Doctor's Notes on Skin Abscess Overview
A skin abscess is a small collection of pus within the skin. A skin abscess is sometimes referred to as a boil. A skin abscess can occur anywhere on the body. There can be many causes of skin abscesses, including an ingrown hair, splinters or foreign objected that have become lodged in the skin, or plugged sweat glands.
The first symptom of a skin abscess is a red and tender area on the skin. The area becomes hard, firm, and more painful or tender. Eventually, there is softening of the tissue at the center of the hard area with pus formation. Pus is composed of white blood cells that fight the infection. Associated symptoms can include spontaneous drainage or weeping of pus from the area.
Skin Abscess Overview Symptoms
The symptoms of a skin abscess vary depending on the location of the abscess, but in general, individuals will experience the following:
- A painful, compressible mass that is red, warm to the touch, and tender.
- As an abscess progresses, it may "point" and come to a head. Pustular drainage and spontaneous rupture may occur.
- Most abscesses will continue to worsen without care and proper incision and drainage. The infection can potentially spread to deeper tissues and even into the bloodstream.
- If the infection spreads, fever, nausea, vomiting, increasing pain, and increasing skin redness may develop.
Skin Abscess Overview Causes
Skin abscesses are typically caused by either an inflammatory reaction to an infectious process (bacteria or parasite) or, less commonly, to a foreign substance within the body (a needle or a splinter, for example). Abscesses may develop because of obstructed oil (sebaceous) or sweat glands, inflammation of hair follicles on the body or scalp, or from minor breaks and punctures of the skin. Abscesses may also develop after a surgical procedure.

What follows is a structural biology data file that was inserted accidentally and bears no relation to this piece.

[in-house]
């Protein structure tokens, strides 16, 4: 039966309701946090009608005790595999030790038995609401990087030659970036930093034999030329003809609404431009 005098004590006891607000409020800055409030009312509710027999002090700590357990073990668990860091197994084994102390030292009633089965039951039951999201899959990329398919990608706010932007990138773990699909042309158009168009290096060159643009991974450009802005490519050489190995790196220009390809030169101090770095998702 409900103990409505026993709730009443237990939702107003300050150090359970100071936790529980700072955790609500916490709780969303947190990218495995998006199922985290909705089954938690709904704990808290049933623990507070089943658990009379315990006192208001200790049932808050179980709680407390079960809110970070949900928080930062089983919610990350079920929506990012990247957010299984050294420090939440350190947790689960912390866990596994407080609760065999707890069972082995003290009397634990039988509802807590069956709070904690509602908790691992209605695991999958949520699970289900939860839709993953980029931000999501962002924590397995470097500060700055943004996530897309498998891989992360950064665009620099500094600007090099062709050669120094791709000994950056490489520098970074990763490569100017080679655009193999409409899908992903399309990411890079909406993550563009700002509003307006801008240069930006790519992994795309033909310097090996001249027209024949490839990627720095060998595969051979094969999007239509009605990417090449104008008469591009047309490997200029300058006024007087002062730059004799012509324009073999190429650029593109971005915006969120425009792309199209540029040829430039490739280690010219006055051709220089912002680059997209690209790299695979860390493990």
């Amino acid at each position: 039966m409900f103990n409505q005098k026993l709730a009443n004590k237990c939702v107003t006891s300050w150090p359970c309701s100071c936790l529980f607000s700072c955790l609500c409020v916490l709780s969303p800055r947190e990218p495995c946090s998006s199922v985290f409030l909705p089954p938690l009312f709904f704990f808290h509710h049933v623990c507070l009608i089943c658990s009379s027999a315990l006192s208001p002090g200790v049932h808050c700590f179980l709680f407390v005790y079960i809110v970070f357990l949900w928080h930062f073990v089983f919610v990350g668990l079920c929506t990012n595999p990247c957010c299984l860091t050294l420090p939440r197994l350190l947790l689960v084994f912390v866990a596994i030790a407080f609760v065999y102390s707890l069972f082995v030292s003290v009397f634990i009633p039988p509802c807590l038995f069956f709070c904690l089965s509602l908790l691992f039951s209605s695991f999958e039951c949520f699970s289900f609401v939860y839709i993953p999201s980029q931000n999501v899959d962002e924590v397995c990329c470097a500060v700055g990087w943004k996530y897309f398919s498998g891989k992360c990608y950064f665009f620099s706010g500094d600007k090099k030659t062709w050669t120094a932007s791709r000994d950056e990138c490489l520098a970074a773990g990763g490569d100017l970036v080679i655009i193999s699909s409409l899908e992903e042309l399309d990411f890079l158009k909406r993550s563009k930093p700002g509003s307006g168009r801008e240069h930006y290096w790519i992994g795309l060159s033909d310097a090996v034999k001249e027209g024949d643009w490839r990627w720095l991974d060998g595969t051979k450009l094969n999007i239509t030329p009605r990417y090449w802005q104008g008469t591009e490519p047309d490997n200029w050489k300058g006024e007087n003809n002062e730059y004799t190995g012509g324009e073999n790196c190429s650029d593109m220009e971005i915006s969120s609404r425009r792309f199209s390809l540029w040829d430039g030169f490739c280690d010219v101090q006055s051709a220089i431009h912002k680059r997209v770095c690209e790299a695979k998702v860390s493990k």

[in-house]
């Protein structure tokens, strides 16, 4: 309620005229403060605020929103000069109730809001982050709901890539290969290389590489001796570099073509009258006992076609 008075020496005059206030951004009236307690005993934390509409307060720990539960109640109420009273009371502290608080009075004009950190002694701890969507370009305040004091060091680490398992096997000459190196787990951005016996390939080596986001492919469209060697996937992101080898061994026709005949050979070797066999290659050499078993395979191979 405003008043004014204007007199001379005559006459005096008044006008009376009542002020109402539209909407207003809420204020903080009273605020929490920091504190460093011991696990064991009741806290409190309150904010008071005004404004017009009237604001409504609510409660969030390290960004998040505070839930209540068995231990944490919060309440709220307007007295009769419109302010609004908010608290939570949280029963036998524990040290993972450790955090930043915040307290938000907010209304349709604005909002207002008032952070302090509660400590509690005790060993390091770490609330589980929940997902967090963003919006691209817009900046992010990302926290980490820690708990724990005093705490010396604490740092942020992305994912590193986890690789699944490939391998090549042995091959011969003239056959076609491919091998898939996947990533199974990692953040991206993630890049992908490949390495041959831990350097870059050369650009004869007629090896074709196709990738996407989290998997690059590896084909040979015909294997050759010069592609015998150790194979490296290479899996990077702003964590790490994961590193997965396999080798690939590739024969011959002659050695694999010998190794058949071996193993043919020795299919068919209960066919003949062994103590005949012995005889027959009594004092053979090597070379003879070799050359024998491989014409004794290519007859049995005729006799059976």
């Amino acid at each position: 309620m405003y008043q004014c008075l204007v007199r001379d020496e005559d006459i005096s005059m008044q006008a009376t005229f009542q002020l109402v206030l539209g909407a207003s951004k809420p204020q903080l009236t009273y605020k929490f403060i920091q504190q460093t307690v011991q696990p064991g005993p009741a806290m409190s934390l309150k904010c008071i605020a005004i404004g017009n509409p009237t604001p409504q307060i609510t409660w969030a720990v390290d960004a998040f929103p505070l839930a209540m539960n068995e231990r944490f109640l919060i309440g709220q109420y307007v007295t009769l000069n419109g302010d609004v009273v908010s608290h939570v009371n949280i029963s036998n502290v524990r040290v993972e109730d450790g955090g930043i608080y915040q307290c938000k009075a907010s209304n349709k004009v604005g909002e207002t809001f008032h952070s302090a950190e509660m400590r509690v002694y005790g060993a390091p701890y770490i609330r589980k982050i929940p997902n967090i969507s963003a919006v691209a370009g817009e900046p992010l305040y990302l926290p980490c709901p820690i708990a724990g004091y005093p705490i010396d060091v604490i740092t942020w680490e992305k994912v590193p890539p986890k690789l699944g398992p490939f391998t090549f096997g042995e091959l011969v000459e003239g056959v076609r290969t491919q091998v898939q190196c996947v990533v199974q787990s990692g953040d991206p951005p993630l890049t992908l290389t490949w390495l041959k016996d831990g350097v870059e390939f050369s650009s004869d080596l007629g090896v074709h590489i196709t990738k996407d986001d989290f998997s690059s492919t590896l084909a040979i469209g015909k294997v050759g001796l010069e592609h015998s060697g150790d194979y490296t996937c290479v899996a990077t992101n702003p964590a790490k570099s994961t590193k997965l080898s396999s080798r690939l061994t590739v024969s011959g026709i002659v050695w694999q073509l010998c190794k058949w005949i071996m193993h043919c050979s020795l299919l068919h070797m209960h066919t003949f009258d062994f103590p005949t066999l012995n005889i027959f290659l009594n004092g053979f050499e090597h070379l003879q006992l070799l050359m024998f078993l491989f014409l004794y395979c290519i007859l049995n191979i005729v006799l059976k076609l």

The infectious organisms or foreign material cause an inflammatory response in the body, which triggers the body's immune system to form a cavity or capsule to contain the infection and prevent it from spreading to other parts of the body. The interior of the abscess liquefies, and pus develops (which contains dead cells, proteins, bacteria, and other debris). This area then begins to expand, creating increasing tension and inflammation of the overlying skin.
The most common bacterial organism responsible for the development of skin abscesses is Staphylococcus aureus, although various other organisms can also lead to abscess formation. With the emergence of methicillin-resistant Staphylococcus aureus (MRSA), health care providers must now consider this organism as the possible cause when a skin abscess is encountered.
A major risk factor for developing skin abscesses includes a weakened immune system (either from chronic diseases or from medications), because the body's ability to fight infection is decreased. The following conditions are risk factors for developing abscesses and for getting recurrent or multiple abscesses:
Acne is a common skin condition that affects the face, neck, chest, upper arms, buttocks, and back. These are the areas that have the most oil glands. Teenagers are the group most affected by acne, but it can happen to anyone of any age. Men, women, children, older adults, and even babies can get acne. Blackheads and whiteheads are two types of acne. When inflammation goes deep into the skin, cysts or nodules may develop. Acne is a common beauty concern for women who have fluctuating hormones. Clear skin is possible for everyone if you follow a basic good skincare routine for your unique skin type.
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Kasper, D.L., et al., eds. Harrison's Principles of Internal Medicine, 19th Ed. United States: McGraw-Hill Education, 2015.